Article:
Blog

From the Trenches

6 Fixes for Writer’s Block, Even if You’re Not a Writer

Right Source | March 16, 2011

Whether or not you call yourself a writer, you’ve probably experienced writer’s block. It can attack at any time: when you’re writing a 500 page novel, a blog post, an email to a client, or even a tweet.

You know how it feels: you sit down to write, and get that sinking feeling in your stomach. You stare at the screen. Get up for coffee. Sit down. Stare at the screen. Get up for a snack. Sit down. Stare at the screen.  Yet another victim to the cycle of caffeine, calories, and anguish known as writer’s block.

Never fear—you can fix this. Start with one of my tried and trusted ways to break through any case of writer’s block:

1. Write $**tty first drafts. Paralysis due to the fear of low quality writing is a far mightier enemy than low quality writing itself. That’s why I follow Anne Lamott’s advice to write “$**tty First Drafts.” How it works: write anything to get started, knowing that you don’t have to attach that file or push that send button until after you’ve revised your awful first draft. You can fix low quality writing (most of the time), but you have to write something in the first place. As Lamott says, “Almost all good writing begins with terrible first efforts.”

2. Skip the intro. The first sentence can be the hardest to write. If you’re stuck on the first sentence, don’t sweat it, skip it. For example, I started this blog post on point one, and circled back to write the intro later. Sometimes, you don’t know where to begin until you’ve reached the end.

3. Write an outline. An outline? That thing from high school? Yes. Outlines. They work for emails, blog posts, articles, novels, web copy, proposals—ok, maybe not tweets, but you get the point. Dashing down a couple bullet points about what you want to write by the time you’re done can help you start.

4. Mess around on the internet. Sure, for me, messing around on the internet normally results in browsing pictures of cute dogs for so long that I start talking in barks. Sometimes, though, exploring the internet can lead to inspiration. Change your preferences on StumbleUpon to see cool sites similar to what you’re writing about, tie in something topical from Reddit, or study the style used by your favorite bloggers. Turn that roaming mouse into a research tool.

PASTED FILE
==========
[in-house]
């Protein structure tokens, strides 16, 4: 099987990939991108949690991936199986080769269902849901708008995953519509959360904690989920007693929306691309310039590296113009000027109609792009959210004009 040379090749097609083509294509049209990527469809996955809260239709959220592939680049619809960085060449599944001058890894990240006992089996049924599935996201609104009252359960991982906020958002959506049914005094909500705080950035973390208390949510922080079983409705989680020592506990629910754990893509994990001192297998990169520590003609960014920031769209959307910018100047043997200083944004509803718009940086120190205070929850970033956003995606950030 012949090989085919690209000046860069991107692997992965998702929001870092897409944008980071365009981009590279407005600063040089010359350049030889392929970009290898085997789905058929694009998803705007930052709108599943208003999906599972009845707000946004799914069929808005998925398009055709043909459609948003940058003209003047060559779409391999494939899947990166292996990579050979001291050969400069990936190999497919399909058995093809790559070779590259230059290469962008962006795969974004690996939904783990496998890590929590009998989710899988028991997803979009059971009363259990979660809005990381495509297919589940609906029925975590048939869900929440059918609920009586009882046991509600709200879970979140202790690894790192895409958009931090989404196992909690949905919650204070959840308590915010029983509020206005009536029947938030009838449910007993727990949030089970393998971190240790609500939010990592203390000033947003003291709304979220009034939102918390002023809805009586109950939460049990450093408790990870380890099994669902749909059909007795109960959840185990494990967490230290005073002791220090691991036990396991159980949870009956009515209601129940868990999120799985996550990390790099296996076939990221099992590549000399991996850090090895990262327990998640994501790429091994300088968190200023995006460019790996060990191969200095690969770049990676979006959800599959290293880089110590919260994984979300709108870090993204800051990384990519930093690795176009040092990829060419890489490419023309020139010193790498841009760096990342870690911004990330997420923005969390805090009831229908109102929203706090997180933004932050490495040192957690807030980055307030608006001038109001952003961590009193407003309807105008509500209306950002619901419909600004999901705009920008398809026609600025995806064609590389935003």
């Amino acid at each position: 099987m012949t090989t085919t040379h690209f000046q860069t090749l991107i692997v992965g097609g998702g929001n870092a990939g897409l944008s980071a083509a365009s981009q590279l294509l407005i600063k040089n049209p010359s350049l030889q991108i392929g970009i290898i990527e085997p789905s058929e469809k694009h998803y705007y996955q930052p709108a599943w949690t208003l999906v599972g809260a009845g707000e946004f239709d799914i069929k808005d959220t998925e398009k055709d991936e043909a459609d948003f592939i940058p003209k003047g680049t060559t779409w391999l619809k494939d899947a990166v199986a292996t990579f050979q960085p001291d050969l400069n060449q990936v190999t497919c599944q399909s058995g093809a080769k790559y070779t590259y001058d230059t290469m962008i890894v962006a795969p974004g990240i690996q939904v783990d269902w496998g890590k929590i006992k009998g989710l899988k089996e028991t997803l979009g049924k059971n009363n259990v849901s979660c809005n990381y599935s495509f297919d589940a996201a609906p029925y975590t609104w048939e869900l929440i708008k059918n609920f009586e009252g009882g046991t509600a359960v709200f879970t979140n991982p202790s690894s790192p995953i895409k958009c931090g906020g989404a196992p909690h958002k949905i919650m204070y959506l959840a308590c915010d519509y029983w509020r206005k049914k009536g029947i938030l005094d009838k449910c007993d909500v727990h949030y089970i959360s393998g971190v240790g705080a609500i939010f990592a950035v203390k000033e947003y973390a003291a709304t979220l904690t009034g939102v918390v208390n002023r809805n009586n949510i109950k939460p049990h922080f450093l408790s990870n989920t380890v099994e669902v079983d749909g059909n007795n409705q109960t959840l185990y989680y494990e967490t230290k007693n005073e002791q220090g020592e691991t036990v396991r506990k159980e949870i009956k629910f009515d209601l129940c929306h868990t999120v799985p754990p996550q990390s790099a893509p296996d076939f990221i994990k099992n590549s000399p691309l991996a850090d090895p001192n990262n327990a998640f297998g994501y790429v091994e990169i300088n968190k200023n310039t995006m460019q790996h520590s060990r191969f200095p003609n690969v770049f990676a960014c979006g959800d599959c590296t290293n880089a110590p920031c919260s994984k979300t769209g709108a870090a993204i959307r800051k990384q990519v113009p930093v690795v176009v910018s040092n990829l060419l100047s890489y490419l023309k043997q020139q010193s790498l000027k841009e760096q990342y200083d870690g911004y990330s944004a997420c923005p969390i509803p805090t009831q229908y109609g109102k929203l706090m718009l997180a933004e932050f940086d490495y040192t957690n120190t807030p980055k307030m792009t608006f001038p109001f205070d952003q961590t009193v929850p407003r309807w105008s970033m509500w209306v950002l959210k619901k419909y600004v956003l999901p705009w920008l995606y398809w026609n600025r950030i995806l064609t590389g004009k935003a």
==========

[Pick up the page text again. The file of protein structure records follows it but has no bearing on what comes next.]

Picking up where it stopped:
5. Change your setting. Get up from the desk and move your body and your computer to the hallway, to the couch, to the coffee shop, to the roof. Work from home for a day, or even take a trip to the library (imagine that!). Changing your immediate surroundings can give you a fresh perspective on what you’re writing.

6. Don’t look, just type. I use this only in the direst cases of writer’s block. The method: tear away at the keyboard with no regard for grammar, sentence structure, punctuation, or typos. Include rants about why this particular writing assignment is the bane of the universe. When the pounding on the keyboard slows, maybe you’ll have a few usable sentences, maybe not. Either way, now you’ve got that essential “something” on the page that makes it easier to start.

Those are just a few of the many strategies I’ve developed to defeat writer’s block over the years. Please, share your personal methods in the comments, and together we can win this war.

Image source

Related Posts:

  • Make Your Ghostwriting Partnership a Success
    Right Source | April 9, 2015

    Make Your Ghostwriting Partnership a Success

    In fifth grade, when my teacher asked my class to write a report on our favorite author, I knew immediately who to choose: Carolyn Keene. The mastermind behind Nancy Drew, my favorite female sleuth, Carolyn Keene churned out one page-turner after another, keeping me up past my bedtime and making cable TV dull by comparison. […] read more

  • Brand Journalism: Better Than the Real Deal?
    Right Source | July 30, 2015

    Brand Journalism: Better Than the Real Deal?

    Brand journalism. Maybe you’ve heard the term and wonder what it means. Maybe you’ve also heard that it’s really only meant for the big guys — companies like Nike or Coca-Cola — who can afford to set up true newsroom-style publishing environments in-house. Actually, if you consistently publish and push out quality content that engages […] read more

  • Trick or Treat! Don’t Let Your Content Marketing Spook Your Audience
    Yvonne Lyons | October 28, 2016

    Trick or Treat! Don’t Let Your Content Marketing Spook Your Audience

    Is your content marketing plan consistently offering up treats — or tricks? What you’re dishing out can have a big impact on your content’s success. read more